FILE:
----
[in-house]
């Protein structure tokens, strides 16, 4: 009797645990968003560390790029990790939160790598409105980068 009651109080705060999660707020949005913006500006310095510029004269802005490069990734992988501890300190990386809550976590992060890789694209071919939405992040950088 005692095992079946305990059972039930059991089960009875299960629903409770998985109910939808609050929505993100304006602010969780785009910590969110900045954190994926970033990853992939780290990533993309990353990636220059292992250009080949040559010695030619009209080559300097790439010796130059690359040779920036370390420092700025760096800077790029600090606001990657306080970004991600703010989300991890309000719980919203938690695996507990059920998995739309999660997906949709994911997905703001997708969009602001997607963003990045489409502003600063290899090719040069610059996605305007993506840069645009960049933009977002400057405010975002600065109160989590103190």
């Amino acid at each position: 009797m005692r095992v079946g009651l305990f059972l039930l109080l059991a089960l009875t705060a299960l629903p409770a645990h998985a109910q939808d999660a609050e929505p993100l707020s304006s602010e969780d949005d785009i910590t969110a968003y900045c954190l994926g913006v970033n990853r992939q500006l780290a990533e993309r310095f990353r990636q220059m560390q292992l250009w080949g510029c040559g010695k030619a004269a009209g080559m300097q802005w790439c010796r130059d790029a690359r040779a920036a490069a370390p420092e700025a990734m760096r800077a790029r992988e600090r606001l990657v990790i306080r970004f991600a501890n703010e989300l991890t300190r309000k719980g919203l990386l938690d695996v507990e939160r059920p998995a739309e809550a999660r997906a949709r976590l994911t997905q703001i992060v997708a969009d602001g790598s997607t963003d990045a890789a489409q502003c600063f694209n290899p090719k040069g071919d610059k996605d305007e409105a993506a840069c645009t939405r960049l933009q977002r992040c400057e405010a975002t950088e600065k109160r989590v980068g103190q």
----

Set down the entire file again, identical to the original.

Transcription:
[in-house]
């Protein structure tokens, strides 16, 4: 009797645990968003560390790029990790939160790598409105980068 009651109080705060999660707020949005913006500006310095510029004269802005490069990734992988501890300190990386809550976590992060890789694209071919939405992040950088 005692095992079946305990059972039930059991089960009875299960629903409770998985109910939808609050929505993100304006602010969780785009910590969110900045954190994926970033990853992939780290990533993309990353990636220059292992250009080949040559010695030619009209080559300097790439010796130059690359040779920036370390420092700025760096800077790029600090606001990657306080970004991600703010989300991890309000719980919203938690695996507990059920998995739309999660997906949709994911997905703001997708969009602001997607963003990045489409502003600063290899090719040069610059996605305007993506840069645009960049933009977002400057405010975002600065109160989590103190």
């Amino acid at each position: 009797m005692r095992v079946g009651l305990f059972l039930l109080l059991a089960l009875t705060a299960l629903p409770a645990h998985a109910q939808d999660a609050e929505p993100l707020s304006s602010e969780d949005d785009i910590t969110a968003y900045c954190l994926g913006v970033n990853r992939q500006l780290a990533e993309r310095f990353r990636q220059m560390q292992l250009w080949g510029c040559g010695k030619a004269a009209g080559m300097q802005w790439c010796r130059d790029a690359r040779a920036a490069a370390p420092e700025a990734m760096r800077a790029r992988e600090r606001l990657v990790i306080r970004f991600a501890n703010e989300l991890t300190r309000k719980g919203l990386l938690d695996v507990e939160r059920p998995a739309e809550a999660r997906a949709r976590l994911t997905q703001i992060v997708a969009d602001g790598s997607t963003d990045a890789a489409q502003c600063f694209n290899p090719k040069g071919d610059k996605d305007e409105a993506a840069c645009t939405r960049l933009q977002r992040c400057e405010a975002t950088e600065k109160r989590v980068g103190q």